The on again off again expansion of the Marathon Petroleum
refinery is on again as reported in a cover story in the Detroit Free Press. According
to the Free Press article, the expansion of the Marathon refinery in southwest
Detroit is the largest construction project in recent years and will employ
1,300 workers at its peak. This is good news for economically depressed Detroit,
both in terms of new jobs and increased tax revenue.
The Marathon refinery expansion increases the capacity for
production from the current 106,000 barrels per day to 120,000 barrels per day.
This production expansion in Michigan’s only petroleum refinery is especially
beneficial in helping insulate motorists in the state from the inevitable supply
disruptions that result in price spikes at the pump. Geographically, Michigan is
literally at the end of the pipeline for petroleum products coming from the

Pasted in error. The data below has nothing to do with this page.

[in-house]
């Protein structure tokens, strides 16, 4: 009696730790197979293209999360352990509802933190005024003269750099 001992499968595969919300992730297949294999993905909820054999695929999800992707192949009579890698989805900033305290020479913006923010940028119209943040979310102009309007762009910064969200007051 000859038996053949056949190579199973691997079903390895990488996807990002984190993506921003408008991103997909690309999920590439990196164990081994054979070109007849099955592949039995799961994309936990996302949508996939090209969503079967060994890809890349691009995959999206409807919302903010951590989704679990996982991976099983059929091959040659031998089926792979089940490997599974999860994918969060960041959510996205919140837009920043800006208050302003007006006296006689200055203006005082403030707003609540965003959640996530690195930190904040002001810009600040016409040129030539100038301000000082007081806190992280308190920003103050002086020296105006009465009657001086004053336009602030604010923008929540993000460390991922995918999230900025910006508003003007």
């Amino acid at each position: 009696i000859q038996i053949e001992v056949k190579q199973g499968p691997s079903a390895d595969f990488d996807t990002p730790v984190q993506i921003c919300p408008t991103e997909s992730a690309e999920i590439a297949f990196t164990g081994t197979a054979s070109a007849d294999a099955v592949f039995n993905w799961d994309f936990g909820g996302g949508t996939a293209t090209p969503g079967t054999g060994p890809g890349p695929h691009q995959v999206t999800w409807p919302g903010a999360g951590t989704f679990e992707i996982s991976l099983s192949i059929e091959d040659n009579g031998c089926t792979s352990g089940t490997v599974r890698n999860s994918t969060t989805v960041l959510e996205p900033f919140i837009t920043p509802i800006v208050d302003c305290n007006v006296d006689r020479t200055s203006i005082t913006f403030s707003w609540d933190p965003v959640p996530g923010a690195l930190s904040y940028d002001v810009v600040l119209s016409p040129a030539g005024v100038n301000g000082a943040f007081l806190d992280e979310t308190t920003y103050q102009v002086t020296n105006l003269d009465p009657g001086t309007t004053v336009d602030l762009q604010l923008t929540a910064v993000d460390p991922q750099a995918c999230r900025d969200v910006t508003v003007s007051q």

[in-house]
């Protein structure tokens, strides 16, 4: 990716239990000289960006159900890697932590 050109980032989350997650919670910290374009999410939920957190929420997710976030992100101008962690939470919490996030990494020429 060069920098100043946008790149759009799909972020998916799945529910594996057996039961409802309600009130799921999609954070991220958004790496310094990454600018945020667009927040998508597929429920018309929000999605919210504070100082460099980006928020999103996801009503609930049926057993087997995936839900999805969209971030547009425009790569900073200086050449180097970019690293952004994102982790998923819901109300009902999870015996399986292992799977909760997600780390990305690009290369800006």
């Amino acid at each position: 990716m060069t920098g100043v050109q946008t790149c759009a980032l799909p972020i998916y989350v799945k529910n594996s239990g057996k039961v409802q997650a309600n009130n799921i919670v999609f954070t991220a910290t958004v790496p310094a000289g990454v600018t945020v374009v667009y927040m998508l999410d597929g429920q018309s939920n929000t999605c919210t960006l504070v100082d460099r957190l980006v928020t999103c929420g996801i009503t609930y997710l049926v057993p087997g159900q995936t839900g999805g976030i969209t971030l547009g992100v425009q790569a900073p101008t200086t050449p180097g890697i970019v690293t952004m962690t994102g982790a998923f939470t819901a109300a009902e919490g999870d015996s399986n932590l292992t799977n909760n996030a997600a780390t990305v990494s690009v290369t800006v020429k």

Gulf of Mexico and other areas. When U.S. refineries switch over to seasonal
fuel blends or are out of operation for maintenance or other reasons, motorists
in the state experience some of the highest gasoline prices in the nation.
Michigan motorists were recently stung with gasoline prices well north of $4
per gallon when the national average remained below the $4 threshold.
The most important long-term benefit from the Marathon
expansion project may well be the ability of updated refinery in Detroit to
produce gasoline from Canadian oil sands. It is strategically important to the
state and the nation’s energy future to utilize the vast oil sands petroleum
reserves from our neighbors to the north. Canadian oil sands are a much more
realistic source of North American energy necessary to reduce oil imports from
the Mideast than are alternative energy sources such as ethanol that still rely
on government subsidies and mandates.
The Marathon Petroleum refinery expansion is good news for
a state that has not had much good news this past decade.
Permission to reprint this blog post in whole or in part is hereby granted, provided that the author (or authors) and the Mackinac Center for Public Policy are properly cited.